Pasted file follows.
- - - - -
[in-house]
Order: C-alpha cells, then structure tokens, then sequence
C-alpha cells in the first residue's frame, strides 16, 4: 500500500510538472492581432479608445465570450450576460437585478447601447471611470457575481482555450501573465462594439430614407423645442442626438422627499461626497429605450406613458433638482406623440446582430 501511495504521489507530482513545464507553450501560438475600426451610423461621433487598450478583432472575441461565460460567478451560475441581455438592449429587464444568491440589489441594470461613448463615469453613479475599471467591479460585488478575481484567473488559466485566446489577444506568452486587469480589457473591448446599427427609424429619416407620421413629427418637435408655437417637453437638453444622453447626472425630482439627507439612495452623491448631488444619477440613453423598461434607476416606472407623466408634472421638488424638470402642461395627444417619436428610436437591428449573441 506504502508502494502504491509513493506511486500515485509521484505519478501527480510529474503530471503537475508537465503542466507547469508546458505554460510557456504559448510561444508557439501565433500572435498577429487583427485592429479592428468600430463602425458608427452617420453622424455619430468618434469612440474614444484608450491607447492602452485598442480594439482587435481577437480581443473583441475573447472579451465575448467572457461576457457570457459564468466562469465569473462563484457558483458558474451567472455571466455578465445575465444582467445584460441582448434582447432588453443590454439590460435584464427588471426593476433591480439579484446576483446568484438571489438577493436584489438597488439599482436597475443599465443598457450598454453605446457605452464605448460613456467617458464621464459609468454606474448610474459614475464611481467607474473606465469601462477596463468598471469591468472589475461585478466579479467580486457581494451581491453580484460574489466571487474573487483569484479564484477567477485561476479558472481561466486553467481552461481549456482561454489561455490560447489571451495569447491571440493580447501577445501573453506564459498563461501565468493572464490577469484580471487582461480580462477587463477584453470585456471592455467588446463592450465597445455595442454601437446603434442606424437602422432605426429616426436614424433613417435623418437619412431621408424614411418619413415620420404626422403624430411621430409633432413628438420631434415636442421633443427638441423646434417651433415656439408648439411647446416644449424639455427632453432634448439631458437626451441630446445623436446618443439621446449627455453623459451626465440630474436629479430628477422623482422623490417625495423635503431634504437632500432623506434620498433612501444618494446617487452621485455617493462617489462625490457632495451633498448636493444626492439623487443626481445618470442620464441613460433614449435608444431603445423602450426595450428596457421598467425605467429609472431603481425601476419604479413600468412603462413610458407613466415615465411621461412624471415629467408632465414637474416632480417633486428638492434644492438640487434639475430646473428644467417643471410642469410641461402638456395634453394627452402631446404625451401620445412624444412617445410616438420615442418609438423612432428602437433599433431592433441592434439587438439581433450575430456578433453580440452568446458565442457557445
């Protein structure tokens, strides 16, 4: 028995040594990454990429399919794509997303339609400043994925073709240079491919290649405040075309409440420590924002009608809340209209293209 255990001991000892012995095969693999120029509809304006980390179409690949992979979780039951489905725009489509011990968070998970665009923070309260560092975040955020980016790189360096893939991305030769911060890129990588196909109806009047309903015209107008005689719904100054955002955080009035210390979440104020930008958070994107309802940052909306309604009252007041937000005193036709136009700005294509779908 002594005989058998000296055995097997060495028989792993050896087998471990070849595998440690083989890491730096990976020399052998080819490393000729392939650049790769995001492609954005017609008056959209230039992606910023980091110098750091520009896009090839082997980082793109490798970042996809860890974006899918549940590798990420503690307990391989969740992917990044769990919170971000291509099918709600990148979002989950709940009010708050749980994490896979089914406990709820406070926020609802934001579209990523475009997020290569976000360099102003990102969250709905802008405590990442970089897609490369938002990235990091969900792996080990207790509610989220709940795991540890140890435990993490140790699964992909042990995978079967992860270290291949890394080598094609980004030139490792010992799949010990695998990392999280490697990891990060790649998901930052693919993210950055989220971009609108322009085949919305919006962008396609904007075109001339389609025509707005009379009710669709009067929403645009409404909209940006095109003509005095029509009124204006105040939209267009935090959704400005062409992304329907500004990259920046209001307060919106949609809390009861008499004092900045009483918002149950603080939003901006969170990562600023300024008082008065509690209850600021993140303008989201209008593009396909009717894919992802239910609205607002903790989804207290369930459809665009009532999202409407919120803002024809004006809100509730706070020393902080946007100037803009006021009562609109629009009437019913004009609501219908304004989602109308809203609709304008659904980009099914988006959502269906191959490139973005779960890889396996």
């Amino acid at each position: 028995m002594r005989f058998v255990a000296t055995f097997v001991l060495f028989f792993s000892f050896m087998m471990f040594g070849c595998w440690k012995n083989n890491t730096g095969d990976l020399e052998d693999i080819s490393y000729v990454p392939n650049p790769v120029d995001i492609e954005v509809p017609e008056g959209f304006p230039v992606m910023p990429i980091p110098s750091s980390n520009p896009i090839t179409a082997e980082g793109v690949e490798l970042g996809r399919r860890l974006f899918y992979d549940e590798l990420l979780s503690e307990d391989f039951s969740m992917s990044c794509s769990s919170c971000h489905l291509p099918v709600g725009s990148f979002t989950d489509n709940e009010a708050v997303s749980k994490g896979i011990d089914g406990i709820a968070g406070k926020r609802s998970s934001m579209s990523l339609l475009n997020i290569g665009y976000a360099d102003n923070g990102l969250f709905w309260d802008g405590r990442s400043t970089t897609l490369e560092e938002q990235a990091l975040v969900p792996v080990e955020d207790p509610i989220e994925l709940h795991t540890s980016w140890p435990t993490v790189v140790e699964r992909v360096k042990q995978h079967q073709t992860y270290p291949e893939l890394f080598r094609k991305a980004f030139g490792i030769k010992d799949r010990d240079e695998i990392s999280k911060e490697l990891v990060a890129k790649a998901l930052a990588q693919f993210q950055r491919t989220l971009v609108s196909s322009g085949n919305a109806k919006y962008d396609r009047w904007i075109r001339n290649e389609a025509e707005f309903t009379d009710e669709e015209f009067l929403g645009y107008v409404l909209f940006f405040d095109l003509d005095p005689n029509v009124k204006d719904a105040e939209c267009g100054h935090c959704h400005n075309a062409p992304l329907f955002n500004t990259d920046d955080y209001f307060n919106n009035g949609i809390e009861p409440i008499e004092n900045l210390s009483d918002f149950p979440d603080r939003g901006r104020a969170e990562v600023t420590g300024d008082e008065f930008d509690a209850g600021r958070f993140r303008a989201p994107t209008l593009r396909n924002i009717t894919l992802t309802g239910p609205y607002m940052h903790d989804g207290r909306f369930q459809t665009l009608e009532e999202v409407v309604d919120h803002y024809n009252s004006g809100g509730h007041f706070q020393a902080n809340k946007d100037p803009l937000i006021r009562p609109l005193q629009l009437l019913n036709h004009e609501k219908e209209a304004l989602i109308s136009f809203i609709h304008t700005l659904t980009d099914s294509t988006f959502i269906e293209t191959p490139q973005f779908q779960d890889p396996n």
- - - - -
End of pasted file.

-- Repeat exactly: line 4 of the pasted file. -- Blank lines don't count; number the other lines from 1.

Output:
């Protein structure tokens, strides 16, 4: 028995040594990454990429399919794509997303339609400043994925073709240079491919290649405040075309409440420590924002009608809340209209293209 255990001991000892012995095969693999120029509809304006980390179409690949992979979780039951489905725009489509011990968070998970665009923070309260560092975040955020980016790189360096893939991305030769911060890129990588196909109806009047309903015209107008005689719904100054955002955080009035210390979440104020930008958070994107309802940052909306309604009252007041937000005193036709136009700005294509779908 002594005989058998000296055995097997060495028989792993050896087998471990070849595998440690083989890491730096990976020399052998080819490393000729392939650049790769995001492609954005017609008056959209230039992606910023980091110098750091520009896009090839082997980082793109490798970042996809860890974006899918549940590798990420503690307990391989969740992917990044769990919170971000291509099918709600990148979002989950709940009010708050749980994490896979089914406990709820406070926020609802934001579209990523475009997020290569976000360099102003990102969250709905802008405590990442970089897609490369938002990235990091969900792996080990207790509610989220709940795991540890140890435990993490140790699964992909042990995978079967992860270290291949890394080598094609980004030139490792010992799949010990695998990392999280490697990891990060790649998901930052693919993210950055989220971009609108322009085949919305919006962008396609904007075109001339389609025509707005009379009710669709009067929403645009409404909209940006095109003509005095029509009124204006105040939209267009935090959704400005062409992304329907500004990259920046209001307060919106949609809390009861008499004092900045009483918002149950603080939003901006969170990562600023300024008082008065509690209850600021993140303008989201209008593009396909009717894919992802239910609205607002903790989804207290369930459809665009009532999202409407919120803002024809004006809100509730706070020393902080946007100037803009006021009562609109629009009437019913004009609501219908304004989602109308809203609709304008659904980009099914988006959502269906191959490139973005779960890889396996």